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The Risks of Using Trimethoprim/Sulfamethoxazole in Patients with Renal and Cardiac Compromise

Arlene F. HoffmanPrivate practice, San Francisco, CA; Department of Medicine and Surgery, Western University of Health Sciences College of Podiatric Medicine, Pomona, CA.

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Tzu Lu LinSurgical Residency Program, Chino Valley Medical Center, Chino, CA.

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The purpose of this article is to familiarize physicians with the risks of prescribing trimethoprim/sulfamethoxazole (TMP/SMX) for patients who have kidney or cardiac pathology, have hyperkalemia, or take other interacting medications. Although TMP/SMX is a drug that is frequently used to treat skin and soft-tissue infections of the leg and foot, particularly if methicillin-resistant Staphylococcus aureus is identified, it is not an innocuous antibiotic. Literature documenting the many adverse effects of TMP/SMX is reviewed. A case history is presented illustrating the association of TMP/SMX with the development of a life-threatening situation. Ways of avoiding these adverse events are discussed, and the use of safer antibiotics is recommended.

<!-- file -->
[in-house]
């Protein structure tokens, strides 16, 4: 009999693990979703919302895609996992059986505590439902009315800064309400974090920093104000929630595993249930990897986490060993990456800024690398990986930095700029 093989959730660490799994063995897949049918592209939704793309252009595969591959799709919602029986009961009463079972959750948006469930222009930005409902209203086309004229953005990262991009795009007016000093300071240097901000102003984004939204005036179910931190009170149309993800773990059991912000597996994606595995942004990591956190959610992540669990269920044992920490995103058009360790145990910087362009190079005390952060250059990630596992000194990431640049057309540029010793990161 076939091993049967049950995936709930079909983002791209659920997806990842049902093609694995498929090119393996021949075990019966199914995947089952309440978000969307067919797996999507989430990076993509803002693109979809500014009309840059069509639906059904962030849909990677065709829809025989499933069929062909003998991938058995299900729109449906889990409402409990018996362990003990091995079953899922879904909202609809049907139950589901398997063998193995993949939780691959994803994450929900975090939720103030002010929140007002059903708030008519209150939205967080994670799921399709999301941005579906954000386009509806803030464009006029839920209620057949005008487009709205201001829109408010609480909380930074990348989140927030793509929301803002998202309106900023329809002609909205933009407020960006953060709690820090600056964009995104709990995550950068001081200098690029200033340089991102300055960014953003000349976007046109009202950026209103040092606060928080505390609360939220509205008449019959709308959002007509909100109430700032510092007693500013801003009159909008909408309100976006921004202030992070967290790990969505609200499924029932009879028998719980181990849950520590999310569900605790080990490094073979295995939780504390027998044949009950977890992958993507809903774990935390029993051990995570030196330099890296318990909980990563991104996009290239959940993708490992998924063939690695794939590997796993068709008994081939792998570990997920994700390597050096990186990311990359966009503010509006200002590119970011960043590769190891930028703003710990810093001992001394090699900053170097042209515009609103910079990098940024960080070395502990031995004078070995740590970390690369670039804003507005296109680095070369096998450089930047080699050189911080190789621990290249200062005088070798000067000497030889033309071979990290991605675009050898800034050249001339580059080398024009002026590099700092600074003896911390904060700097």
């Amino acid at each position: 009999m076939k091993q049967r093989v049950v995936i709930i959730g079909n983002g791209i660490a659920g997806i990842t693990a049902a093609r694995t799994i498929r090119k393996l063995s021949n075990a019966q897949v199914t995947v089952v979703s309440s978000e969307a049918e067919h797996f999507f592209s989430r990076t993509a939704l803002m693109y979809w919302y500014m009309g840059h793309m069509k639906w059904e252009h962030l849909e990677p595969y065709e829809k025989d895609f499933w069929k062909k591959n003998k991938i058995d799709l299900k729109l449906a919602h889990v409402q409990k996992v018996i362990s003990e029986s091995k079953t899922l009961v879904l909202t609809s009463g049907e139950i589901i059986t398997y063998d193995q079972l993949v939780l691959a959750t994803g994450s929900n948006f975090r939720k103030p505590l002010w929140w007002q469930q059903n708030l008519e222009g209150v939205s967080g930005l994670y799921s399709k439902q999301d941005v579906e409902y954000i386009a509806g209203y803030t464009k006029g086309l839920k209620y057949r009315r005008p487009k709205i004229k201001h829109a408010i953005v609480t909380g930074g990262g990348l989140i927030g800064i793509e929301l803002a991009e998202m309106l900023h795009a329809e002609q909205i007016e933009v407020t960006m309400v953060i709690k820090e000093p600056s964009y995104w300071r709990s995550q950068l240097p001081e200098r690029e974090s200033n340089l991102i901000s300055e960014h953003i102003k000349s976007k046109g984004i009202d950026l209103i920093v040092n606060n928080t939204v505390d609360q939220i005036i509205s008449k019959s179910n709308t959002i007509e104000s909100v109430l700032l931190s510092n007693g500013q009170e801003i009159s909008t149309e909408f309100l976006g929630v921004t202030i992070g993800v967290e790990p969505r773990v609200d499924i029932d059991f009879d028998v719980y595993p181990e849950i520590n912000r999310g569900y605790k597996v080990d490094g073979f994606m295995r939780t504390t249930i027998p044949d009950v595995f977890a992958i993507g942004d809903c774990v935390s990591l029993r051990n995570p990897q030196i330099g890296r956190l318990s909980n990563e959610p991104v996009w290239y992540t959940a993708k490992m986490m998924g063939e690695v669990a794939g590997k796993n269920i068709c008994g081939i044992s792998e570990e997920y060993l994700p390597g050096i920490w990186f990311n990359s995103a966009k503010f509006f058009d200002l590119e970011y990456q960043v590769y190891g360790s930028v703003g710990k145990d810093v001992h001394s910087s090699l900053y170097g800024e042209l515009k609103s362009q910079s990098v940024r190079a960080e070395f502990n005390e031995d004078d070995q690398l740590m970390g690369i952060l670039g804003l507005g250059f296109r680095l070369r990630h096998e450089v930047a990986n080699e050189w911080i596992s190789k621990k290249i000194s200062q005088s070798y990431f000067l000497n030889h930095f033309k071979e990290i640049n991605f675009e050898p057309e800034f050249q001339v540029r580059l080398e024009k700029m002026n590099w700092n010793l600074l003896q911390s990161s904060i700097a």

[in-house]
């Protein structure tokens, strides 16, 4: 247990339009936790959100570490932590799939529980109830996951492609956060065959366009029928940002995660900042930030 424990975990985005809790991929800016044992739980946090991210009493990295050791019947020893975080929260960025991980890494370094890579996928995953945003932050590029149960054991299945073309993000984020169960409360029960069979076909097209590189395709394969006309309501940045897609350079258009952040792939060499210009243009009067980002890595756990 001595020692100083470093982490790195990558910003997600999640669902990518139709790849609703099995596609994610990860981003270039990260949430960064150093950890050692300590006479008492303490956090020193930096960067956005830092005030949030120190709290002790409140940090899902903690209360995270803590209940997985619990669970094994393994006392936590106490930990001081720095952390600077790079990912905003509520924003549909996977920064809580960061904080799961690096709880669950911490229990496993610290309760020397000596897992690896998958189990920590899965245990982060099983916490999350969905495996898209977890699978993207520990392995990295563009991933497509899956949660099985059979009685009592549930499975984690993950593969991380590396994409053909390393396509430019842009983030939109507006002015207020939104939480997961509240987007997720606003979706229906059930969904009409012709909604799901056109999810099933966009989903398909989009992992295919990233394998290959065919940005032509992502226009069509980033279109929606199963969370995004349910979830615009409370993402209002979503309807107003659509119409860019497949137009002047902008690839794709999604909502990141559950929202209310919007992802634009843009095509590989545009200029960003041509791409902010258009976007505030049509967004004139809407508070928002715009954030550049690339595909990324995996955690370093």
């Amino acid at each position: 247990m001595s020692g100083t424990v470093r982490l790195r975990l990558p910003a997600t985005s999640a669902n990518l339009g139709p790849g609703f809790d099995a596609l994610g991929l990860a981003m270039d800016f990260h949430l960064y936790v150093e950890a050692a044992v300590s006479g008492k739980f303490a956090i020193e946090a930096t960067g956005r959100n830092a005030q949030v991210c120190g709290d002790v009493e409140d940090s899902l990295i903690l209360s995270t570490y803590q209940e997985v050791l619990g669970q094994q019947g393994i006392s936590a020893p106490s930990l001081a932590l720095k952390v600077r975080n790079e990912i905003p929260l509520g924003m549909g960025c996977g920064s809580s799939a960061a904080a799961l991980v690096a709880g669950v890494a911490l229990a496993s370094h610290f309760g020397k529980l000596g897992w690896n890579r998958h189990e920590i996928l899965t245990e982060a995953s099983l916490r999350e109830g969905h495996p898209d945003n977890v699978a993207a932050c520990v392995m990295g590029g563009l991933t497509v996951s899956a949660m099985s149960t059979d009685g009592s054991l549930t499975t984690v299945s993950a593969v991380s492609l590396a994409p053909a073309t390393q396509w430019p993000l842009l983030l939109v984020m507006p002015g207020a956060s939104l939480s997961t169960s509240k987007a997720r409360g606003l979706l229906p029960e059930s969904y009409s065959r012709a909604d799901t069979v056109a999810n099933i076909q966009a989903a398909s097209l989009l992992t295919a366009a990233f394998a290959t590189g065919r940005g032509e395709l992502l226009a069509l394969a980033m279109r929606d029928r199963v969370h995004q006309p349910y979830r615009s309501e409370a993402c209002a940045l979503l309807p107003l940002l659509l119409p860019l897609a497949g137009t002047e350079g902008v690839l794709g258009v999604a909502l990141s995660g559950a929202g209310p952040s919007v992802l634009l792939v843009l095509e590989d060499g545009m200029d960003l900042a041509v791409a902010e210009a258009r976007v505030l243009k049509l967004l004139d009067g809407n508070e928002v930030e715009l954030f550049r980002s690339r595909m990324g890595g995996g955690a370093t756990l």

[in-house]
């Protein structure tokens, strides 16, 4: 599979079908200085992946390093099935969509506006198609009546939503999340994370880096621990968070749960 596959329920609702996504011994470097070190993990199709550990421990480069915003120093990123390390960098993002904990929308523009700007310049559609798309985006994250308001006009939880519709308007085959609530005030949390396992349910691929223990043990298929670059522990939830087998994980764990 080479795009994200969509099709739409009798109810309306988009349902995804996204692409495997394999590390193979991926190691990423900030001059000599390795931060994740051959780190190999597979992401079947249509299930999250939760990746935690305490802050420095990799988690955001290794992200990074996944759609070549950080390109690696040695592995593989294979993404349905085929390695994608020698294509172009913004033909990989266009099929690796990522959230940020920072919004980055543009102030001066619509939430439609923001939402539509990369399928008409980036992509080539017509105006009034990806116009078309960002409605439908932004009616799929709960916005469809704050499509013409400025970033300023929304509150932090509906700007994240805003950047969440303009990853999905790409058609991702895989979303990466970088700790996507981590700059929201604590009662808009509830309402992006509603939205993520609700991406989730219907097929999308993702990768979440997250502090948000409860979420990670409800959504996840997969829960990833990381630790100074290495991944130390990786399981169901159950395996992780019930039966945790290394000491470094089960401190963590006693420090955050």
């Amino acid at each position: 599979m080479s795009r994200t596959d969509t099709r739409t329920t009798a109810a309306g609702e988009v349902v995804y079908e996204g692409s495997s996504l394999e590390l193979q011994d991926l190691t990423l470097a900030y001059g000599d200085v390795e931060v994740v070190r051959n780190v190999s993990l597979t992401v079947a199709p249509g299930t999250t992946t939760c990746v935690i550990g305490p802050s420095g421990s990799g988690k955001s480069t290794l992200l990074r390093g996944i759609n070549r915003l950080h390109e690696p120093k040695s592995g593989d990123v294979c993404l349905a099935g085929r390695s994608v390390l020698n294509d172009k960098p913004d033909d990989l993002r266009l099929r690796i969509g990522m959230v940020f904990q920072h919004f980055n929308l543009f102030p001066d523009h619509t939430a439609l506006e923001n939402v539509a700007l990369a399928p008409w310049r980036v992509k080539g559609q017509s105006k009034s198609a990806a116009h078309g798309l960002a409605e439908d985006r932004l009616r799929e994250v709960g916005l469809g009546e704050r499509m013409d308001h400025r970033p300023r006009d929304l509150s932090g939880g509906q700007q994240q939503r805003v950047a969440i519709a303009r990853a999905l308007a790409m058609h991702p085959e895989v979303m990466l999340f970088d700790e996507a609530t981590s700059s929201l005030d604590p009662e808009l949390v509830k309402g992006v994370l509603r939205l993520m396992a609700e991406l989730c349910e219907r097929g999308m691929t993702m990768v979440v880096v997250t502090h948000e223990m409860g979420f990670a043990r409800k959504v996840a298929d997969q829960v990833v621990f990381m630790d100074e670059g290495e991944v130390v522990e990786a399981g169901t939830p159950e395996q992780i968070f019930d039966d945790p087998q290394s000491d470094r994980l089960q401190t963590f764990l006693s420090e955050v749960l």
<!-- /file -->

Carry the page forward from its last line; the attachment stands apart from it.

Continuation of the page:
Corresponding author: Arlene F. Hoffman, DPM, PhD, 2100 Webster St, Ste 202, San Francisco, CA 94115-2375. (E-mail: ArleneHoffman@AFHoffman.com)